Factors Affecting the Economics of Shiitake Production

Numerous factors will have an impact on whether shiitake production can be a profitable business.

Many shiitake growers have little or no practical experience. Therefore, grower inexperience in the early years of the enterprise will likely affect profitability. Most shiitake economic scenarios, however, assume the grower is knowledgeable about all phases of production.

It is relatively easy to determine the cost of spawn or a new high-speed electric drill. However, it is difficult and risky to predict future yields of shiitake. Different strains of shiitake have resulted in significantly different yields even when management practices are held constant. For example, Ohio State University Extension found an 11-fold yield difference between high- and low-producing strains. The Southeastern Minnesota Forest Resource Center reported yield variations between strains as high as 65-fold.

For most individuals, growing shiitake mushrooms will be easier than selling them. Many growers invest time and money in production and devote little effort toward marketing. Growers must be excellent marketers as well as producers to succeed financially. It is important for growers to identify and communicate with prospective outlets to determine how much product they may be interested in purchasing before production begins. Value-added production is one method to increase demand. Dried mushrooms, for example, can be sold and distributed to a wider market based on the longer shelf life but require commercially licensed facilities for dehydration and packaging. One may come across shiitakes at grocery stores, specialty stores, and restaurants. Growers can direct-market to these businesses as well as to buyers at farmers markets. It is a best practice to start small and build these markets over time.

Spawn Suppliers

Table 2 is a listing of companies that sell shiitake mushroom spawn or specialized equipment. Most that sell spawn also sell related products, such as inoculation equipment, humidity blankets, books on shiitake cultivation, and more.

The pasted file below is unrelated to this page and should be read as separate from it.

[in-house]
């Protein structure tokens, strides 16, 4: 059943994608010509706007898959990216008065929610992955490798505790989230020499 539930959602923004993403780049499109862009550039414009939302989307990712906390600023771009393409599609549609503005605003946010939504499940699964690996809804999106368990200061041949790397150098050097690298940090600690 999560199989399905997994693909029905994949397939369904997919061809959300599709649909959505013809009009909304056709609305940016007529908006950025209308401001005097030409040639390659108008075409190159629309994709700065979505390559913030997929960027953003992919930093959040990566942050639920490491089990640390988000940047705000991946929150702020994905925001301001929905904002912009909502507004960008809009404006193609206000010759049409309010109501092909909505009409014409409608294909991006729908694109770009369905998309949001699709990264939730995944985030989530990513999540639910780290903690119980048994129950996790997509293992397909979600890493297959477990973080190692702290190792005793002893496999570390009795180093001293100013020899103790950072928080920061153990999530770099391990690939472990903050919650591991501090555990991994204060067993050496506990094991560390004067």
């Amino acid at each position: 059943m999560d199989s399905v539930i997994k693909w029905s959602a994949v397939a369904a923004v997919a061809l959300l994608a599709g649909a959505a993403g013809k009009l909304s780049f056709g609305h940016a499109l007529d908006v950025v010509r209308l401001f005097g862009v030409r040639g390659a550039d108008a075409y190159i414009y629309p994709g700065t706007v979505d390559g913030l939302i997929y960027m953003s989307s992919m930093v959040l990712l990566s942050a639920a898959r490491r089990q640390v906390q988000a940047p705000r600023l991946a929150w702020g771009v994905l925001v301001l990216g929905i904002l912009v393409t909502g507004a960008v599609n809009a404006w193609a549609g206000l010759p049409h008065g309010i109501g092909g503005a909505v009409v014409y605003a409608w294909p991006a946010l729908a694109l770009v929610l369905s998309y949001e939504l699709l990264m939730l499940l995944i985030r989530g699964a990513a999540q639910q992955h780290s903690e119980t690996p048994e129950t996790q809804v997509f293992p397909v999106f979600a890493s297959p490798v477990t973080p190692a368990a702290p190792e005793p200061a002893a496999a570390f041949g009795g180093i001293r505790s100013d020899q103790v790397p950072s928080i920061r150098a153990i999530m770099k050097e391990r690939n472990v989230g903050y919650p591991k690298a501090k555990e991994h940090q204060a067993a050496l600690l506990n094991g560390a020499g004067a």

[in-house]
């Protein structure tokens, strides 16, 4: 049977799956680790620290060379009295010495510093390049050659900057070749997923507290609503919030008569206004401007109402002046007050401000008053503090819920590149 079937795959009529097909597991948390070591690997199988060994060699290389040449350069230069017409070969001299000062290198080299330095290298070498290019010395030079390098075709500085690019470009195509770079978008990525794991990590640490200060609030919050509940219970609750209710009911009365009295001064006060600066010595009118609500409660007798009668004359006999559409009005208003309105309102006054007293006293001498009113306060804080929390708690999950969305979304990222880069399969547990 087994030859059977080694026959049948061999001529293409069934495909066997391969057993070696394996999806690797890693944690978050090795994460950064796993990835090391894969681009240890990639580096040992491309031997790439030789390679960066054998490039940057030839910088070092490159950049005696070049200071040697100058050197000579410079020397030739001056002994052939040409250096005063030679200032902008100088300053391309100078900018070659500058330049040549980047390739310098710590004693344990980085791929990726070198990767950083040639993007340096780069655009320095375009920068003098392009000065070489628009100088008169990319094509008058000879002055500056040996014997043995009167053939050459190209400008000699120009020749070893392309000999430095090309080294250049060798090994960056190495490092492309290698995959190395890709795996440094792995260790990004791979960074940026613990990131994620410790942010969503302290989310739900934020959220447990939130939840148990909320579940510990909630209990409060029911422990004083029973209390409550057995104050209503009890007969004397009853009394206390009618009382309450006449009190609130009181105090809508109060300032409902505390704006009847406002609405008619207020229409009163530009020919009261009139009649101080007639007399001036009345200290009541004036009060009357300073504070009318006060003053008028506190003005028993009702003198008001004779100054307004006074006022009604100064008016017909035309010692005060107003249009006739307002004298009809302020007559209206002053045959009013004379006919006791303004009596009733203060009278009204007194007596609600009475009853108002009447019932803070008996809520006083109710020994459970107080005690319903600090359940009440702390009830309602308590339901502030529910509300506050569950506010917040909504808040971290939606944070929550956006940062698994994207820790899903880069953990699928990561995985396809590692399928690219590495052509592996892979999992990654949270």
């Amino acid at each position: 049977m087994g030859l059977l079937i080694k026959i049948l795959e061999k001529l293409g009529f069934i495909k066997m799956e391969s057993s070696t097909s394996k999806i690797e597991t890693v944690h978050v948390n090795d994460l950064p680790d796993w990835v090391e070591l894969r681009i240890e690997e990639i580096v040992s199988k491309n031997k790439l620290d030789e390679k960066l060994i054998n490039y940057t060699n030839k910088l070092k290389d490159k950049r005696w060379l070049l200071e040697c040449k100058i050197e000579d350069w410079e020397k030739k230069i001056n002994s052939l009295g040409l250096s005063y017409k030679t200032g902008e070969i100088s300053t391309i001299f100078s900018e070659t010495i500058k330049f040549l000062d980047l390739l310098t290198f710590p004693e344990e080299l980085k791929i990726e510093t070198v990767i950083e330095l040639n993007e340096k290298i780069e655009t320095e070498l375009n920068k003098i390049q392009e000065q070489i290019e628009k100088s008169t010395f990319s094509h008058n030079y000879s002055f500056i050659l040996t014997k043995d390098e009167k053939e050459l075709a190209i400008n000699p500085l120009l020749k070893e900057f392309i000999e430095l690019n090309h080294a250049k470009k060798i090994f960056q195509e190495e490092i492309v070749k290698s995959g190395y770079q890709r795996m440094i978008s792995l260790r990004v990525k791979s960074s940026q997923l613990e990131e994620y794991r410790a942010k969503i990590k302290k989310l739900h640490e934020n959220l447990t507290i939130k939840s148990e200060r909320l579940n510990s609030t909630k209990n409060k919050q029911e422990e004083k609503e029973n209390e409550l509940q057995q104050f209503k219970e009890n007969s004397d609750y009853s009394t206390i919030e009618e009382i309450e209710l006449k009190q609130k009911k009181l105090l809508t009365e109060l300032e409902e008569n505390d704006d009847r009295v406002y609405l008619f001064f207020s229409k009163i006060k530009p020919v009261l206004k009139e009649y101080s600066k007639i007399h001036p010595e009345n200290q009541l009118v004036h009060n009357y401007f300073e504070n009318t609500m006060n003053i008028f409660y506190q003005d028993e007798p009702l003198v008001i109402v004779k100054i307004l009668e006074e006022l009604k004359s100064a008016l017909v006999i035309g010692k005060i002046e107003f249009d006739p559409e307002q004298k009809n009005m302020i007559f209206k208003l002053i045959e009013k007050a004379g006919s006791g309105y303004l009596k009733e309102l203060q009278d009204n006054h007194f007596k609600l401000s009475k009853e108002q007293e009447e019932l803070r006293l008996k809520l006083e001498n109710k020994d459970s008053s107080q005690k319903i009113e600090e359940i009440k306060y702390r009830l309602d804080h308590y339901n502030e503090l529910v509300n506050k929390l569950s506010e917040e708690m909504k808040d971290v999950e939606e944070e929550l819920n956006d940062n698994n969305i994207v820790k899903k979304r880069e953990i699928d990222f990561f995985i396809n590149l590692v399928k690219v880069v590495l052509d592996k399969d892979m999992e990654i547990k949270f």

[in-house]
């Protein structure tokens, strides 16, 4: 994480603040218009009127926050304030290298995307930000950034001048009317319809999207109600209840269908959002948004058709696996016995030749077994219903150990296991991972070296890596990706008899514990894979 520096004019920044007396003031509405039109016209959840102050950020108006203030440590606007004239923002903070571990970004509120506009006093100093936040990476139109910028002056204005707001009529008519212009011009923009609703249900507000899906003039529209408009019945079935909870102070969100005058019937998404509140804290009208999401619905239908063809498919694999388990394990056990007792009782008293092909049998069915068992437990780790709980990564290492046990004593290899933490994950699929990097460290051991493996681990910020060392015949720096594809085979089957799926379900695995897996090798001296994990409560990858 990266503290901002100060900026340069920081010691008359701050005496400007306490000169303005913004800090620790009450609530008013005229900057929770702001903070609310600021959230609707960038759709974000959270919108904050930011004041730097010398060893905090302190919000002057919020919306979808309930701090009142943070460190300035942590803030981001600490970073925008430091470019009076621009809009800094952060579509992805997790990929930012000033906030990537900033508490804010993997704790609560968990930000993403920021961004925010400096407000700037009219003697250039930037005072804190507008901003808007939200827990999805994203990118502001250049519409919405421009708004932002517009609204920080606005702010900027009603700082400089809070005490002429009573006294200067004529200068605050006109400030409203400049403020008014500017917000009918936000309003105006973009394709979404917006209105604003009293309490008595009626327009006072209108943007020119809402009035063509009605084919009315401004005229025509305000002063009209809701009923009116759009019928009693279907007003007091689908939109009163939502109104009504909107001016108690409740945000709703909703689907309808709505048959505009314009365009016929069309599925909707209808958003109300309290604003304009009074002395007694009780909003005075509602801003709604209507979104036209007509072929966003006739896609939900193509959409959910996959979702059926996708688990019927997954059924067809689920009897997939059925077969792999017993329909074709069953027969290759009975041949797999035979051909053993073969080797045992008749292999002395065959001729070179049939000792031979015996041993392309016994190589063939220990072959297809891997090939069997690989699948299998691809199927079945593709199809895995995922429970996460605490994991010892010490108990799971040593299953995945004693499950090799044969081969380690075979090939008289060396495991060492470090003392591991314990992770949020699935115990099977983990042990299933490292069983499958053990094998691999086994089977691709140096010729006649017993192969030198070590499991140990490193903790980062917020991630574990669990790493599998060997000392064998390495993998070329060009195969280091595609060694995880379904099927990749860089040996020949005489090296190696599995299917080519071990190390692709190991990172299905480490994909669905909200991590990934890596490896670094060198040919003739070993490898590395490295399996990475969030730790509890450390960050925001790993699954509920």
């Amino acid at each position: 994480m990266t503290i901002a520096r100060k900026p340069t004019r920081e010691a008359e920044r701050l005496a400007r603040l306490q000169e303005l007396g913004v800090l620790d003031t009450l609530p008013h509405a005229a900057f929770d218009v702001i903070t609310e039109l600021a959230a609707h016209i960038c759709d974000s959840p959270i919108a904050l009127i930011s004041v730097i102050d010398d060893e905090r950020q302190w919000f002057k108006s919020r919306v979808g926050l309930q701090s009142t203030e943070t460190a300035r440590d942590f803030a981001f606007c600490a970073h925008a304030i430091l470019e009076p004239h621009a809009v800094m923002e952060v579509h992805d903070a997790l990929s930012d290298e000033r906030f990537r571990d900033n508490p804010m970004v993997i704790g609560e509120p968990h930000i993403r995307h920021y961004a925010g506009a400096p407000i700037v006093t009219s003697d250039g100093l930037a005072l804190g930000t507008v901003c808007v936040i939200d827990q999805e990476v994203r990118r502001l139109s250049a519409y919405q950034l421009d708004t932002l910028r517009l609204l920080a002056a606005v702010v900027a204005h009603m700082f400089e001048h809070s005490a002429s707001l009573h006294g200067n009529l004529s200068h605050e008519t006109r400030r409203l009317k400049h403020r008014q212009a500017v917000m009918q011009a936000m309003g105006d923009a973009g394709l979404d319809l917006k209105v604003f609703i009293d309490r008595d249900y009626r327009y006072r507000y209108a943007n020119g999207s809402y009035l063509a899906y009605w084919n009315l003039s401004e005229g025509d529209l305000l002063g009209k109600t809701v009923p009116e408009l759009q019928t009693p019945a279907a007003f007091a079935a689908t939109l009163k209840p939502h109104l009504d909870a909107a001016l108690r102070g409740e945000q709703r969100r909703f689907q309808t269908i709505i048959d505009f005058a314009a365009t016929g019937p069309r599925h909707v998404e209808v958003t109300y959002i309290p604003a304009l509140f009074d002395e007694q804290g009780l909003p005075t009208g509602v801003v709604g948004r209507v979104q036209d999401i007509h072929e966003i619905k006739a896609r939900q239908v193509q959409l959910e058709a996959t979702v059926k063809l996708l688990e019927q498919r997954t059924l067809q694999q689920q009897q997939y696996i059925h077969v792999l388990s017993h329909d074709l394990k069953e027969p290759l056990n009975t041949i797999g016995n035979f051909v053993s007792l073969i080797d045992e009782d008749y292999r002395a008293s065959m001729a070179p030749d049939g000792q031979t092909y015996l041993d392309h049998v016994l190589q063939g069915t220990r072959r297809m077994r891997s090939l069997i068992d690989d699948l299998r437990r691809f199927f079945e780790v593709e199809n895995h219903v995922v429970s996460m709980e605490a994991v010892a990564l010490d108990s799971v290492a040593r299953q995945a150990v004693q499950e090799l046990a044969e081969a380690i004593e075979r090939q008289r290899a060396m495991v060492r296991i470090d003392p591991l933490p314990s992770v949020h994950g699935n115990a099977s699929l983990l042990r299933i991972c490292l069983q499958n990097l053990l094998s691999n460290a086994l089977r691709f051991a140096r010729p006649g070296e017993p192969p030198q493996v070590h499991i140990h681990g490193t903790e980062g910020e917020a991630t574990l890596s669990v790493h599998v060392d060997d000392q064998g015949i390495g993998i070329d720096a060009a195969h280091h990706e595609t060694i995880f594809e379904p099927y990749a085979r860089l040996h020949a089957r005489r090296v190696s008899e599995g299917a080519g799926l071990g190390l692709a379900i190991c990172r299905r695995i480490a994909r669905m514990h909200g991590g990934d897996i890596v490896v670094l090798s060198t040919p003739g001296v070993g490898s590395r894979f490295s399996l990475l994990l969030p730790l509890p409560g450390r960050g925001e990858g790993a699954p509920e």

Table 2: Potential sources of shiitake mushroom spawn, materials, and equipment.*

Bellingham, WA
Ph: (360) 714-8859

Easley, SC
Ph: 864-859-3080

Knoxville, TN
Ph: 865-577-1500

Pittsburgh, PA
Ph: 888-447-7319

South San Francisco, CA
Ph: 650-871-0786  Fax: 650-871-8156

Portland, ME
Ph: 207-352-0264

Peshtigo, WI
Ph: 800-792-6220 or 715-582-4997

Corvalis, OR
Ph: 541-753-8198

Arcata, CA
Ph: 707-444-3799

Keswick, VA
Ph: 434-296-3301

Hadley, MA
Ph: 978-844-1811

Kittanning, PA
Ph: 610-812-3400

Olympia, WA
Ph: 360-426-9292

Stoughton, WI
Ph: 608-205-7078

*No recommendations are implied or intended, and this list is by no means complete. The information is provided solely as a service to potential and existing shiitake mushroom producers. Spawn can also be found on websites such as Amazon, but spawn shipped from third-party online retailers may be older than spawn purchased directly from a supplier.

Recommended Reading

Many publications are available for those who would like to consider shiitake mushroom production:

For more information, check out

Additional Resources

Learn more about the steps to cultivation and considerations for production of shiitake mushrooms:

Baughman, M. (1989). Financial analysis of shiitake mushroom production. Shiitake mushrooms: The proceedings of a national symposium and trade show. University of Minnesota, Educational Development System.

Bratkovich, S. M. (1991). Shiitake mushroom production on small diameter oak logs in Ohio. Proceedings of the 8th Central Hardwood Forest Conference (pp. 543–549). United States Forest Service, Northeastern Forest Experiment Station.

Gilbert, M. (1991). FRC Shiitake mushroom field trials conclude. Shiitake News. 8(3), 1–9.

Hill, D. B., & Szymanski, M. (2010). Kentucky shiitake production workbook, inoculation FOR-81. University of Kentucky Cooperative Extension Service.

Londo, A. J. & Londo, H. A. (2022). Forestry terms for Ohio forest landowners [Fact sheet]. Ohioline.

Mudge, K, Matthews, A., Waterman, B., Hilshey, B., Siergk, S., Laskovski, N., Rockcastle, J., Rockcastle, S., & Gabriel, S. (2013). Best management practices for log-based shiitake cultivation in the Northeastern United States. Northeast Sustainable Agriculture Research & Education.

Royse, D. J., Schisler, L. C., & Diehle, D. A. (1985). Shiitake mushrooms consumption, production and cultivation. Interdisciplinary Science Reviews. 10(4), 329–335.

Original Author (1991): Stephen M. Bratkovich, Former Extension Specialist, Forestry, Ohio State University Extension

Originally posted Nov 14, 2023.